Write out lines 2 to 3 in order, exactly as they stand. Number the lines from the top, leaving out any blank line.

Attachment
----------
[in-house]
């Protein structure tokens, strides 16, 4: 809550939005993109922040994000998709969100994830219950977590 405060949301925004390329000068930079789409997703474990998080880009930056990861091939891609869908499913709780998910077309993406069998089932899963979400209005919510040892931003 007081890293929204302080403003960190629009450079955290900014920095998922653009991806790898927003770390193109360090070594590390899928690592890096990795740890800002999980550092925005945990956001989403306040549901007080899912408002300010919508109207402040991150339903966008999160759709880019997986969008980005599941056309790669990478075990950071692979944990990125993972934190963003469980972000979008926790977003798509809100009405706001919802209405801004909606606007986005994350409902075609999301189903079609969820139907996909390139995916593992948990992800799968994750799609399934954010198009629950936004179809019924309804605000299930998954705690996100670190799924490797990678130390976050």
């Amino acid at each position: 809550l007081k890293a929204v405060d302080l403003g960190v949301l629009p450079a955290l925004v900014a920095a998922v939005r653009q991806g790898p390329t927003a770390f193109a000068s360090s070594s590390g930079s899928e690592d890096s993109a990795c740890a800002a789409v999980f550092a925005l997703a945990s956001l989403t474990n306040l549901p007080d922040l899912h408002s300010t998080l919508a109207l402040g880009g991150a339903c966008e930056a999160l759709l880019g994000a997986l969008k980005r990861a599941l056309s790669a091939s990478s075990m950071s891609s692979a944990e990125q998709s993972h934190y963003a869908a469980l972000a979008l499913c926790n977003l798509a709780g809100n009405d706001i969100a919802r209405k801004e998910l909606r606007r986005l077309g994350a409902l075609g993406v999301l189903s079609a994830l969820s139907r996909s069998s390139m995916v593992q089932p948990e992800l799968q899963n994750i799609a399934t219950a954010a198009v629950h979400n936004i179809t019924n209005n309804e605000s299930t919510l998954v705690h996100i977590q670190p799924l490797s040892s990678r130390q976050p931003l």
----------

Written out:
């Protein structure tokens, strides 16, 4: 809550939005993109922040994000998709969100994830219950977590 405060949301925004390329000068930079789409997703474990998080880009930056990861091939891609869908499913709780998910077309993406069998089932899963979400209005919510040892931003 007081890293929204302080403003960190629009450079955290900014920095998922653009991806790898927003770390193109360090070594590390899928690592890096990795740890800002999980550092925005945990956001989403306040549901007080899912408002300010919508109207402040991150339903966008999160759709880019997986969008980005599941056309790669990478075990950071692979944990990125993972934190963003469980972000979008926790977003798509809100009405706001919802209405801004909606606007986005994350409902075609999301189903079609969820139907996909390139995916593992948990992800799968994750799609399934954010198009629950936004179809019924309804605000299930998954705690996100670190799924490797990678130390976050």
């Amino acid at each position: 809550l007081k890293a929204v405060d302080l403003g960190v949301l629009p450079a955290l925004v900014a920095a998922v939005r653009q991806g790898p390329t927003a770390f193109a000068s360090s070594s590390g930079s899928e690592d890096s993109a990795c740890a800002a789409v999980f550092a925005l997703a945990s956001l989403t474990n306040l549901p007080d922040l899912h408002s300010t998080l919508a109207l402040g880009g991150a339903c966008e930056a999160l759709l880019g994000a997986l969008k980005r990861a599941l056309s790669a091939s990478s075990m950071s891609s692979a944990e990125q998709s993972h934190y963003a869908a469980l972000a979008l499913c926790n977003l798509a709780g809100n009405d706001i969100a919802r209405k801004e998910l909606r606007r986005l077309g994350a409902l075609g993406v999301l189903s079609a994830l969820s139907r996909s069998s390139m995916v593992q089932p948990e992800l799968q899963n994750i799609a399934t219950a954010a198009v629950h979400n936004i179809t019924n209005n309804e605000s299930t919510l998954v705690h996100i977590q670190p799924l490797s040892s990678r130390q976050p931003l």